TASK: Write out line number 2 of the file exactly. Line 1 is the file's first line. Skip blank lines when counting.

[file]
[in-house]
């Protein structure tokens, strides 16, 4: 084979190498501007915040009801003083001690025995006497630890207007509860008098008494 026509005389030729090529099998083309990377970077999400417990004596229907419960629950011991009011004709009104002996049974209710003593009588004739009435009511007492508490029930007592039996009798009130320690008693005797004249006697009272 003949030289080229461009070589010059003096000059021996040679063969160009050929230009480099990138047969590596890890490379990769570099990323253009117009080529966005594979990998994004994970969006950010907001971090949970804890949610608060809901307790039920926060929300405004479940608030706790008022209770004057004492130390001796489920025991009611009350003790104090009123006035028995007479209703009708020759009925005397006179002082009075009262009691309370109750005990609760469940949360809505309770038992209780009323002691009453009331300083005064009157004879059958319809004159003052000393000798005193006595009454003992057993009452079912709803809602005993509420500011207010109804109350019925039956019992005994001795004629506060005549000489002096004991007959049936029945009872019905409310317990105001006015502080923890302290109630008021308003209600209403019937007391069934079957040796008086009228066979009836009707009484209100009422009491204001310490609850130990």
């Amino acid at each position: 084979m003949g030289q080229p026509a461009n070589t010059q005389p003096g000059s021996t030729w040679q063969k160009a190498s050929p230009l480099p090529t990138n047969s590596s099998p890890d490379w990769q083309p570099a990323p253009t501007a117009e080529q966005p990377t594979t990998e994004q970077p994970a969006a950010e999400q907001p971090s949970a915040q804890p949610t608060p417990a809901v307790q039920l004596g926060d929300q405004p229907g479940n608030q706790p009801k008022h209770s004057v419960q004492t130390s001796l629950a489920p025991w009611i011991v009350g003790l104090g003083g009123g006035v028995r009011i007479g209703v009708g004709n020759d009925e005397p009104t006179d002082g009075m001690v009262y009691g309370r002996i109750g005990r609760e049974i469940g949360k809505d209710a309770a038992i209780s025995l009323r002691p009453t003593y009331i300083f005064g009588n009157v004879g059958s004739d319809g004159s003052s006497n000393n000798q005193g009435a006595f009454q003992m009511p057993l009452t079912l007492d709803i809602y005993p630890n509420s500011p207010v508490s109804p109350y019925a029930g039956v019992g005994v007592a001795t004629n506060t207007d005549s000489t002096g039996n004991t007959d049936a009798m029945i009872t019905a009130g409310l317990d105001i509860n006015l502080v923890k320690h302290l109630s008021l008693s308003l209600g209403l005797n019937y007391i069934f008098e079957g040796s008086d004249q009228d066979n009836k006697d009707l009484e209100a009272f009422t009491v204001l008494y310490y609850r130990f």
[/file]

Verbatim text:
């Protein structure tokens, strides 16, 4: 084979190498501007915040009801003083001690025995006497630890207007509860008098008494 026509005389030729090529099998083309990377970077999400417990004596229907419960629950011991009011004709009104002996049974209710003593009588004739009435009511007492508490029930007592039996009798009130320690008693005797004249006697009272 003949030289080229461009070589010059003096000059021996040679063969160009050929230009480099990138047969590596890890490379990769570099990323253009117009080529966005594979990998994004994970969006950010907001971090949970804890949610608060809901307790039920926060929300405004479940608030706790008022209770004057004492130390001796489920025991009611009350003790104090009123006035028995007479209703009708020759009925005397006179002082009075009262009691309370109750005990609760469940949360809505309770038992209780009323002691009453009331300083005064009157004879059958319809004159003052000393000798005193006595009454003992057993009452079912709803809602005993509420500011207010109804109350019925039956019992005994001795004629506060005549000489002096004991007959049936029945009872019905409310317990105001006015502080923890302290109630008021308003209600209403019937007391069934079957040796008086009228066979009836009707009484209100009422009491204001310490609850130990």